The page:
366. Memorandum From William Stearman of the National Security Council Staff to the President’s Assistant for National Security Affairs (McFarlane)1


  • Soviet Positions Post Geneva

Gromyko’s remarkable candid January 13 TV interview2 and post Geneva Soviet commentaries provide us with a somewhat clearer, but not surprising, view of Soviet arms control and foreign policy positions:

Arms Control Negotiations

Space: Agreement (or even real progress) on START and INF will definitely be held hostage to reaching “an accord on preventing the militarization of outer space.” Thwarting U.S. military space programs will continue to be the prime Soviet arms control objective, with START and INF remaining of second priority. As Gromyko stated: “If accords in this area (space) become clear, then it would be possible to move forward also on questions of strategic armaments.” He also noted that the “single delegation” (with 3 “sub-groups”) format should ensure that “a situation does not arise here in which an accord begins to take shape in one group independently of the second and of the third.”

START/INF: Probably after considerable internal debate, the Soviets seemed to have finally opted for a merging of START and INF. As Gromyko put it: “These two problems of strategic armaments and medium-range weapons can only be examined jointly.” As he previously noted: “for the Soviet Union, medium-range weapons are also strategic weapons.”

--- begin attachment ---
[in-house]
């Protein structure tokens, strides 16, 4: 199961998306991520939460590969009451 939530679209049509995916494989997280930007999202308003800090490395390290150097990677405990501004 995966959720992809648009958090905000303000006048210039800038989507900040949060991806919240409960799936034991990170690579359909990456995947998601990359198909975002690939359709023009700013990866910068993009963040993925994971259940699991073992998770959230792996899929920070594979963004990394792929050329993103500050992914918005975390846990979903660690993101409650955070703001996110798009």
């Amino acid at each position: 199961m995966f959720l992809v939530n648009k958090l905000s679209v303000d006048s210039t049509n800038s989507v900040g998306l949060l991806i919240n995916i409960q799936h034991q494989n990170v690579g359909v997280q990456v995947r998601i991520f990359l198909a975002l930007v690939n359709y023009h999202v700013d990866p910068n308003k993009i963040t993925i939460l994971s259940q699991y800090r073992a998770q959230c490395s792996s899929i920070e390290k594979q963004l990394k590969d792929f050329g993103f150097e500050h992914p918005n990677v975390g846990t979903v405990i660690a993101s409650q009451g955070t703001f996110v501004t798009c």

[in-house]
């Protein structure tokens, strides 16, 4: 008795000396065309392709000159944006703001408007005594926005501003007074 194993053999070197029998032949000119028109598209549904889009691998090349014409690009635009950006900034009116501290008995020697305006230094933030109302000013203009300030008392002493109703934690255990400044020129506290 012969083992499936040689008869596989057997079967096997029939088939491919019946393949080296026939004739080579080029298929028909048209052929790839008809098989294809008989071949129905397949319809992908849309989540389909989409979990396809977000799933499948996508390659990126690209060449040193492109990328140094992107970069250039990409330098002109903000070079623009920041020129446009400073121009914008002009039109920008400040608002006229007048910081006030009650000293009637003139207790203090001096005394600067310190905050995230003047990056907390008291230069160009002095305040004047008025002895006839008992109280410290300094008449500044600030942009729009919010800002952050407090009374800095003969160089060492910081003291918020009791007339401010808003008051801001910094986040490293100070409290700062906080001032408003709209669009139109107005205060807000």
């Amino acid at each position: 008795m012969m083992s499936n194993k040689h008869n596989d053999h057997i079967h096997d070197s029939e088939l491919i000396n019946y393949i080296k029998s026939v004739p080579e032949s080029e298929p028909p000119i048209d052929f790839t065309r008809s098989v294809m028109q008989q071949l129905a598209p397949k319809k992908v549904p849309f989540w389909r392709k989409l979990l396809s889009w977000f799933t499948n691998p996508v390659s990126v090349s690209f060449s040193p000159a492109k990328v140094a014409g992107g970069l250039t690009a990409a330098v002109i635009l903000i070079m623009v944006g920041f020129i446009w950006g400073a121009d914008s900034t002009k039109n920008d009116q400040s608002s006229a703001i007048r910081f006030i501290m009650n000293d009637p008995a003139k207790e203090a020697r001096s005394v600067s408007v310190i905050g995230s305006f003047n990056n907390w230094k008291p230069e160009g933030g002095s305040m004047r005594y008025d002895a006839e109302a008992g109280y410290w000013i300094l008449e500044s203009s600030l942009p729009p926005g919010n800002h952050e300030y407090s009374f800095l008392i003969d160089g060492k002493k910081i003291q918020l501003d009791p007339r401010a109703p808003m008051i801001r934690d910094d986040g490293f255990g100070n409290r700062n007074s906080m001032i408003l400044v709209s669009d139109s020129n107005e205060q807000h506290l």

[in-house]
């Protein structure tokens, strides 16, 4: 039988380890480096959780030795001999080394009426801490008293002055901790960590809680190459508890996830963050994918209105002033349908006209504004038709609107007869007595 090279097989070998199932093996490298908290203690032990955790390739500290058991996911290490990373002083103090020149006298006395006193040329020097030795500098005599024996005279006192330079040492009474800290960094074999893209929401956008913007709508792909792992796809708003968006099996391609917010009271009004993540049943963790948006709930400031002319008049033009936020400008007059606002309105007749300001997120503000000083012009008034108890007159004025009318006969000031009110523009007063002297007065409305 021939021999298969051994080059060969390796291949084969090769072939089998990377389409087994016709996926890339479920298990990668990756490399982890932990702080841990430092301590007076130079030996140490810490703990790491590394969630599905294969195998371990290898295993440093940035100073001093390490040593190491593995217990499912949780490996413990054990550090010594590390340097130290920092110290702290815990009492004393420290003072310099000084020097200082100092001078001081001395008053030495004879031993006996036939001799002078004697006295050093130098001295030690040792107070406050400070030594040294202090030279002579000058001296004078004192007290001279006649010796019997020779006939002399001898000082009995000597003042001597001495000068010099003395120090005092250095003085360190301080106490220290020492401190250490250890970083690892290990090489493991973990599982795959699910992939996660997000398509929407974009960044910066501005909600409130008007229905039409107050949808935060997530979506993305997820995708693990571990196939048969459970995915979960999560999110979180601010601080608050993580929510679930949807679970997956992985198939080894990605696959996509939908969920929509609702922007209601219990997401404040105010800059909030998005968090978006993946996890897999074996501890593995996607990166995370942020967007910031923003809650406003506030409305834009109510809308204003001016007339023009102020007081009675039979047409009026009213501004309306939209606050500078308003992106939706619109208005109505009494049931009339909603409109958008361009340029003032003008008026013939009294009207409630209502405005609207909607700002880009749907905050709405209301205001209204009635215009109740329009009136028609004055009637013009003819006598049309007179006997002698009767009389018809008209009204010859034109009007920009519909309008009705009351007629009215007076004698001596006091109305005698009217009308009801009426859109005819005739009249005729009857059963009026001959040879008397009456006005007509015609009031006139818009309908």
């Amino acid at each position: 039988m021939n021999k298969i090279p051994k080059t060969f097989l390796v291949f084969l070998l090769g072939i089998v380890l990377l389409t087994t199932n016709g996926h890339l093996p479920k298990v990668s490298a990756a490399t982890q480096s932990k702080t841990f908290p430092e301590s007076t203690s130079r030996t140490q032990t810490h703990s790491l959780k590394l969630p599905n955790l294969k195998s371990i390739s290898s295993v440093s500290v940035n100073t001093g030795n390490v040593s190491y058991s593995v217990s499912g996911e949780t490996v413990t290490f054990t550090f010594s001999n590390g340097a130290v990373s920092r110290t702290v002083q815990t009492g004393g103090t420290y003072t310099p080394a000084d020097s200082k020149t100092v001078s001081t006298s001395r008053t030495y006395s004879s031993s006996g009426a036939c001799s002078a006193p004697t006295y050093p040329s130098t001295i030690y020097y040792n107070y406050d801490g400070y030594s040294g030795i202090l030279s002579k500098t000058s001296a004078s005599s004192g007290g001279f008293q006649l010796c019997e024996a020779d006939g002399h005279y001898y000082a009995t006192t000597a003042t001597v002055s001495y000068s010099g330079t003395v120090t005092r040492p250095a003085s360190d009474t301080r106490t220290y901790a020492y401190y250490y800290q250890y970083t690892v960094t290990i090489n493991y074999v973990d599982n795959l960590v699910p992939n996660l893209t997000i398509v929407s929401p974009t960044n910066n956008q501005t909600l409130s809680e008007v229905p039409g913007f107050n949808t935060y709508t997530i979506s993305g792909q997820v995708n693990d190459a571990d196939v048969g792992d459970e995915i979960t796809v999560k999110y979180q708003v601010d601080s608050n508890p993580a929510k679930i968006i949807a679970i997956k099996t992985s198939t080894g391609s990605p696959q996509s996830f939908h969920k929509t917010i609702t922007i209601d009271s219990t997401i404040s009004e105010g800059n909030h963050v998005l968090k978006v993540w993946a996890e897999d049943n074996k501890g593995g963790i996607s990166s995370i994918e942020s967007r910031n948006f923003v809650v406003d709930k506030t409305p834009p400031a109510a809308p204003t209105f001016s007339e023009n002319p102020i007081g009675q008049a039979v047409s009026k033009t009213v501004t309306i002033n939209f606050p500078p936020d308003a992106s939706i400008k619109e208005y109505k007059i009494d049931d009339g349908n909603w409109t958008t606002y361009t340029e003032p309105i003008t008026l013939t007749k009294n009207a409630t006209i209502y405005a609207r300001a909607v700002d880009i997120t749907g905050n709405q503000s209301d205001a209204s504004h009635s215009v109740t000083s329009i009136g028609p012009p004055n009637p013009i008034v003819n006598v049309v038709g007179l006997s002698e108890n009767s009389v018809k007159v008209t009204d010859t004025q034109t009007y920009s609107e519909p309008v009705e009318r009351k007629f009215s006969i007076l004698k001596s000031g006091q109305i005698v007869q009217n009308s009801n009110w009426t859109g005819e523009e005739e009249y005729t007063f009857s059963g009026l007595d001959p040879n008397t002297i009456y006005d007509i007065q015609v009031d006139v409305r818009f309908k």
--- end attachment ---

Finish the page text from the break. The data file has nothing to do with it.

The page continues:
Not surprisingly, he insisted that British and French INF systems “must be taken into account,” but he also stated that in INF discussions the Soviets will raise all 15 U.S. carriers instead of just 6 as before. It looks as if the Soviets will push hard for a freeze in U.S. INF deploy[Page 1359]ments and will try to convince the West Europeans (and us) that continued deployments will jeopardize the upcoming negotiations.

As to be expected, the Soviets will do little in START talks to alter their present strategic force structure—especially in regard to heavy missiles—because this would run counter to the principle of “equality and equal security.” Gromyko implied that we can keep our bombers and they will keep their heavy missiles.

Test Bans, Nuclear Freeze, No First Use: These, according to Gromyko, are all issues which could be negotiated and resolved independent of the three main fields of discussion. As the main talks stall, we could well see a Soviet push for talks on a comprehensive test ban and for putting into effect signed U.S.-Soviet agreements on threshold tests and peaceful use. “Freezing nuclear arsenals” will probably be a continuing proposal for propaganda purposes.

I suspect that, in reply to our continued insistence on adequate verification, we will hear more of Gromyko’s “universal and total monitoring.” The Soviets no doubt have in mind something akin to the 1973–1975 International Commission of Control and Supervision (ICCS) for Vietnam or the old 1954–1973 International Control Commissions (ICC) for Indochina which were both hamstrung and rendered totally ineffective by virtue of being “international” (i.e., having Communist members with a veto).